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18 February 2014

Government Jargon buster booklet a step in the right direction

Bravo! Several government agencies who deal with procuring services have just released a jargon-buster booklet designed to help those of us who struggle with bureaucratic language. What exactly  is procurement, I hear you ask? I can now tell you. It's 'all aspects of acquiring and delivering goods, services and works. It starts with identifying a need and finishes with either the end of a service contract or the end of the useful life and disposal of an asset.'

Whew! What a relief. Anyone who has ever tried to bid for a government contract knows how dense and difficult the procurement process is. And the language of procurement has usually been the first major hurdle to be overcome by anyone trying to get a slice of government business. Scary jargon, overblown euphemisms and a sea of acronyms have often confronted anyone trying to fight their way through a Request for Tender or Expression of Interest document.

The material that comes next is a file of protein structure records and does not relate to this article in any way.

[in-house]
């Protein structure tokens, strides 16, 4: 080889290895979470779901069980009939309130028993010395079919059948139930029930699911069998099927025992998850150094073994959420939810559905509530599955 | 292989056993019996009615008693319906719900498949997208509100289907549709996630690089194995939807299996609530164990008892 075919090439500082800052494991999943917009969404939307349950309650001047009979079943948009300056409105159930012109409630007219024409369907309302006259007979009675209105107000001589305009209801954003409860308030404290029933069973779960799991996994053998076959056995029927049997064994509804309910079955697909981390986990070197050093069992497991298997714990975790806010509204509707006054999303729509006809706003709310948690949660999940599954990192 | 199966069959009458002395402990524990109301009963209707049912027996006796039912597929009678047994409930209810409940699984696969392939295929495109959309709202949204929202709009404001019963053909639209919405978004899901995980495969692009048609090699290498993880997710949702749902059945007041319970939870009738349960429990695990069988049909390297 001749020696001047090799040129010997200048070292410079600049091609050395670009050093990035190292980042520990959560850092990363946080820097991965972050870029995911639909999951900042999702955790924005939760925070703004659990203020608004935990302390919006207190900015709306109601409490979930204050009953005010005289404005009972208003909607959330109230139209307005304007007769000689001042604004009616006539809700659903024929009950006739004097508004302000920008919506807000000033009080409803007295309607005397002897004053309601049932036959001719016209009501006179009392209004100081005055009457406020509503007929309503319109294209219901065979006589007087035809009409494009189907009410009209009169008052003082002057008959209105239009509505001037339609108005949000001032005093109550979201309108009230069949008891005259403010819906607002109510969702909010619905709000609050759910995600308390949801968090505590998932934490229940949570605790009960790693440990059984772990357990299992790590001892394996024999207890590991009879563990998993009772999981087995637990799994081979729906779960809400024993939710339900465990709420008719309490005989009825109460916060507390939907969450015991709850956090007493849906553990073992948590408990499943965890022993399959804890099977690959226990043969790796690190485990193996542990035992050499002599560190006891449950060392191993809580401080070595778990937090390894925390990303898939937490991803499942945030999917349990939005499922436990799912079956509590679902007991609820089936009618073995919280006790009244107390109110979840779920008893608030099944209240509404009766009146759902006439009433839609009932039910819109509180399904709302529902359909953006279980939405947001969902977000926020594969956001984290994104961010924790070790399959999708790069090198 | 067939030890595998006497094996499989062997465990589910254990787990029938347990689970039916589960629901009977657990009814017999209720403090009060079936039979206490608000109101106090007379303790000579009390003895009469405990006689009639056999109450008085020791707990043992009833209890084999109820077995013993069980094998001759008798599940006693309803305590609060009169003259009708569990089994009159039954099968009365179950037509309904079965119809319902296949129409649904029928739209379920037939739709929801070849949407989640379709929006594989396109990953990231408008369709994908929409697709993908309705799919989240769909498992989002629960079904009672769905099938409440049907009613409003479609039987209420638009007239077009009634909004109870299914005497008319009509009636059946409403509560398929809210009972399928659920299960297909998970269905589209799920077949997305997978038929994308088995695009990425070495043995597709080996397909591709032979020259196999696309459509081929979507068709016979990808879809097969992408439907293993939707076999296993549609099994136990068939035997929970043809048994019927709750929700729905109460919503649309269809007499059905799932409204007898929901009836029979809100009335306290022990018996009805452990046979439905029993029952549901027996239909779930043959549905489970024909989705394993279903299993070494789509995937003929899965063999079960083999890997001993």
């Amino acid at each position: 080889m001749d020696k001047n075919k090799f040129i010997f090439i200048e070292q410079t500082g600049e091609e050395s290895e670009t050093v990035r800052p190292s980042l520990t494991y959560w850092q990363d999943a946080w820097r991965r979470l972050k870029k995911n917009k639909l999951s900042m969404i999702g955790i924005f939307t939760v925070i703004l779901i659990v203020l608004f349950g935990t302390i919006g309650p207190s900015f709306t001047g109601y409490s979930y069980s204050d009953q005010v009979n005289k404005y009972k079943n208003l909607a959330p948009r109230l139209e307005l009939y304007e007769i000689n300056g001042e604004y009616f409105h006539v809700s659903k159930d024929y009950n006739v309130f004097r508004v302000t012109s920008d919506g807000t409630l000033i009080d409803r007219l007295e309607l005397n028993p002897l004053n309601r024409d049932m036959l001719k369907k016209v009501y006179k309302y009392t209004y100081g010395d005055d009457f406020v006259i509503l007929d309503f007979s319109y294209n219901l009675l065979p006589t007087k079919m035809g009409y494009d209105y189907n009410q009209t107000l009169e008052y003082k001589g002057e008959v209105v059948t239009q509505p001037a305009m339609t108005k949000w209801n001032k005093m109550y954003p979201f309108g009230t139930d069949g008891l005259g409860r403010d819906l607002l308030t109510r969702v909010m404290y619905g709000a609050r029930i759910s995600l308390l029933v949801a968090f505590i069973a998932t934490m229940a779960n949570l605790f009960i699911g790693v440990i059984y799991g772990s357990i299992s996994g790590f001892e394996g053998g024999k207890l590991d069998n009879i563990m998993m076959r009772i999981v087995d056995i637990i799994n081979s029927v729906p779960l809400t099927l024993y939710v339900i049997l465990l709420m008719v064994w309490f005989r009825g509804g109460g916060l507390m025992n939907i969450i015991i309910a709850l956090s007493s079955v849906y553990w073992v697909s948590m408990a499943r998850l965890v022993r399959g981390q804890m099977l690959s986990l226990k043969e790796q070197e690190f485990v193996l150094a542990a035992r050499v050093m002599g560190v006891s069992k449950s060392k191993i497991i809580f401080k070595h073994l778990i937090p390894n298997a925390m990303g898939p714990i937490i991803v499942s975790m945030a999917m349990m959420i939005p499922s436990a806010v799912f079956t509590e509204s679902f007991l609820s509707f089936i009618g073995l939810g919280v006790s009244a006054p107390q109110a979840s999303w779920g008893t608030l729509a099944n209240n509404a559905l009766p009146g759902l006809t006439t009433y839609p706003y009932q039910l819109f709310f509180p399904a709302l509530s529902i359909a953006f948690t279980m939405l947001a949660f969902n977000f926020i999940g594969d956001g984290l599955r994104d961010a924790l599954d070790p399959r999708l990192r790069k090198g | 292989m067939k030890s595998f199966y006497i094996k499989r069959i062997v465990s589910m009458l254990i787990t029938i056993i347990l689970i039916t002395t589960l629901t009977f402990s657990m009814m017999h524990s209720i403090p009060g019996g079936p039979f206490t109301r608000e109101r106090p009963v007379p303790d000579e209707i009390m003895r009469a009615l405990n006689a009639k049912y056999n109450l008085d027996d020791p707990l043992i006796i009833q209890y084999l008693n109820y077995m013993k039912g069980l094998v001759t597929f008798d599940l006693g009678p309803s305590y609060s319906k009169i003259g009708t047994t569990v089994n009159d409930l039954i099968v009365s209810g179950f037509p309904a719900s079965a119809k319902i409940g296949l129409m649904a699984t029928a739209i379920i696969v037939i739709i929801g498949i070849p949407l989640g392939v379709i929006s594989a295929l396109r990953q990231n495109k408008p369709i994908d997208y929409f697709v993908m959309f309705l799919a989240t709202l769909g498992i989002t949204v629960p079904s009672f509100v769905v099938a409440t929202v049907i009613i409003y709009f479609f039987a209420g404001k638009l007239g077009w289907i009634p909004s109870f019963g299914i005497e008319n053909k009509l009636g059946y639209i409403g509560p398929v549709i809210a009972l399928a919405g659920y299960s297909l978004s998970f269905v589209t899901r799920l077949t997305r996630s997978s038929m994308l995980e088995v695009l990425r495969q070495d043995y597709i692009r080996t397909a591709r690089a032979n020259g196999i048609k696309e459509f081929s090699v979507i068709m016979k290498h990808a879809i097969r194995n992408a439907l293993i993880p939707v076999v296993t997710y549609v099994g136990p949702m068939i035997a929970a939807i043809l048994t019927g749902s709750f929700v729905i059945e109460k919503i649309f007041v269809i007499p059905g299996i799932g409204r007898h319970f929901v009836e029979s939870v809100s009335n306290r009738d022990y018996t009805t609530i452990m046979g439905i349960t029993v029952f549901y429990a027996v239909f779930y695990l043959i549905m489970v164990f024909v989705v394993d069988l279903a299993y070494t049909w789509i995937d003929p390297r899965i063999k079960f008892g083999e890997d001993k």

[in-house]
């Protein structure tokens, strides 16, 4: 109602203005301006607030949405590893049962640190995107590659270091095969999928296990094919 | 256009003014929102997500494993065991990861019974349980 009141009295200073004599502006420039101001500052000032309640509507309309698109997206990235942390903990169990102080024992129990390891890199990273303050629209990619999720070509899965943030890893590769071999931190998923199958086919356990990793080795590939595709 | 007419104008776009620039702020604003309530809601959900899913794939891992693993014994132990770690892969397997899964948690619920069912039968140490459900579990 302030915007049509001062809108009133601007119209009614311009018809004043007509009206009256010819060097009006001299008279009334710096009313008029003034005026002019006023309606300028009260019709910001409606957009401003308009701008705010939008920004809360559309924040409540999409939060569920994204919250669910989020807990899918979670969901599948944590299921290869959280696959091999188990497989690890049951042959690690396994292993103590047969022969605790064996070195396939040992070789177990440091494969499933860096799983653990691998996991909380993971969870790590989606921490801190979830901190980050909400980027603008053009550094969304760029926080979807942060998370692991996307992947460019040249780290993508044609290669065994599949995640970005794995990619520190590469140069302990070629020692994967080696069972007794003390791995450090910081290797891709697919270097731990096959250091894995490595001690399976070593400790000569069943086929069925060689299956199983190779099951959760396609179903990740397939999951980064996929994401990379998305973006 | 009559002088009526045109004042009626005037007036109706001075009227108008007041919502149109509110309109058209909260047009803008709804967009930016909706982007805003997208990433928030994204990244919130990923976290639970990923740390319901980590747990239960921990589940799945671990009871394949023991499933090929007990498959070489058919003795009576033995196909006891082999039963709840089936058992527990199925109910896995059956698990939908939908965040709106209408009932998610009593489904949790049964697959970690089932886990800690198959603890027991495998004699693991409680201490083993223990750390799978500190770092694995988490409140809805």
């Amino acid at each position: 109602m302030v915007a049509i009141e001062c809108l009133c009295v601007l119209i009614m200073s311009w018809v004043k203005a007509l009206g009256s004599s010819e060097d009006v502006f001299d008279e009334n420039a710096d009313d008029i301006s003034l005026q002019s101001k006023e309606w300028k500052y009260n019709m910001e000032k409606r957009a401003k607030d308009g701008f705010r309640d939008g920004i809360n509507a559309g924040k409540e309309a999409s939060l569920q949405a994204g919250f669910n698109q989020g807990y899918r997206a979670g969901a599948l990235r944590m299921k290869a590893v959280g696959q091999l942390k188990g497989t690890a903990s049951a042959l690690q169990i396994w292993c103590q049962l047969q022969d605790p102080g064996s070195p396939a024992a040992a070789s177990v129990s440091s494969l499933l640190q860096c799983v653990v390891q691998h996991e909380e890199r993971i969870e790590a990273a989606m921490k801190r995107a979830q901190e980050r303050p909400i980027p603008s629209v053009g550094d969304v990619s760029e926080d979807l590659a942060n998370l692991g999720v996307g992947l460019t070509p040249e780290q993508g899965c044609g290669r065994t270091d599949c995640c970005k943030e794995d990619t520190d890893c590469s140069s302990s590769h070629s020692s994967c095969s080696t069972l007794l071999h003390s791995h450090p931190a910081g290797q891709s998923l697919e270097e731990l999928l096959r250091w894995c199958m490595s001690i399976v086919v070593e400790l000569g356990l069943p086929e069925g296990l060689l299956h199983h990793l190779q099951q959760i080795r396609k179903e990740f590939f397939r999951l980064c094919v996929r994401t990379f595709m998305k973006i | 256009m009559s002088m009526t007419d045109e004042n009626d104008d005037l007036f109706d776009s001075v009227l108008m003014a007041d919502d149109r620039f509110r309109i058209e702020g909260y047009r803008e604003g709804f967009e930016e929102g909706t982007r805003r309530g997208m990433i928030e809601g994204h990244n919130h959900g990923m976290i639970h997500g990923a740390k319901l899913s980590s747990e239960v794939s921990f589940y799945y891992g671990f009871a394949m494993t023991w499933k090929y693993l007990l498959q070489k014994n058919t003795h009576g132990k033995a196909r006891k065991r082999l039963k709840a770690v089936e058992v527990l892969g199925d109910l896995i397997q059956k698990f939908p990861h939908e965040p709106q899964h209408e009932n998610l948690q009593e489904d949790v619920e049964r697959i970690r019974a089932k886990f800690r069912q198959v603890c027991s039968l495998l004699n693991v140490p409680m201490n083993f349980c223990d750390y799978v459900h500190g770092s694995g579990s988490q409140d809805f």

So it's wonderful to see that several government agencies, including the Ministry of Business, Innovation and Employment, the Office of the Auditor General, Treasury, and the State Services Commission have collaborated on producing this useful jargon buster Common Procurement Words and Expressions Explained.

Jargon has a place, but clarity is best
The booklet will be a valuable, practical resource. We'll be keeping one close to hand at Write. I do have to wonder, though, whether we really need phrases like 'constructive market engagement' when the definition explains that it is really 'meeting with suppliers to discuss your needs and find out what's on offer in the marketplace.' Really, the bureaucratic jargon term adds very little.

Jargon does have its place. It can be a useful shortcut, to save time and space for those in the know. But there's the rub. Jargon is a type of 'in-group' language. It only works well for those who are part of the in-group. And all too often, writers over-estimate people's desire for, and understanding of, jargon. Clarity, simplicity, and accuracy trump jargon almost every time.

So congratulations to the government agencies who produced the procurement jargon buster booklet. But the very fact that the booklet is 34 pages long tells us that jargon is far too prevalent. Let's try to cut it right back, so that we have less need of booklets to translate jargon, no matter how good they are.

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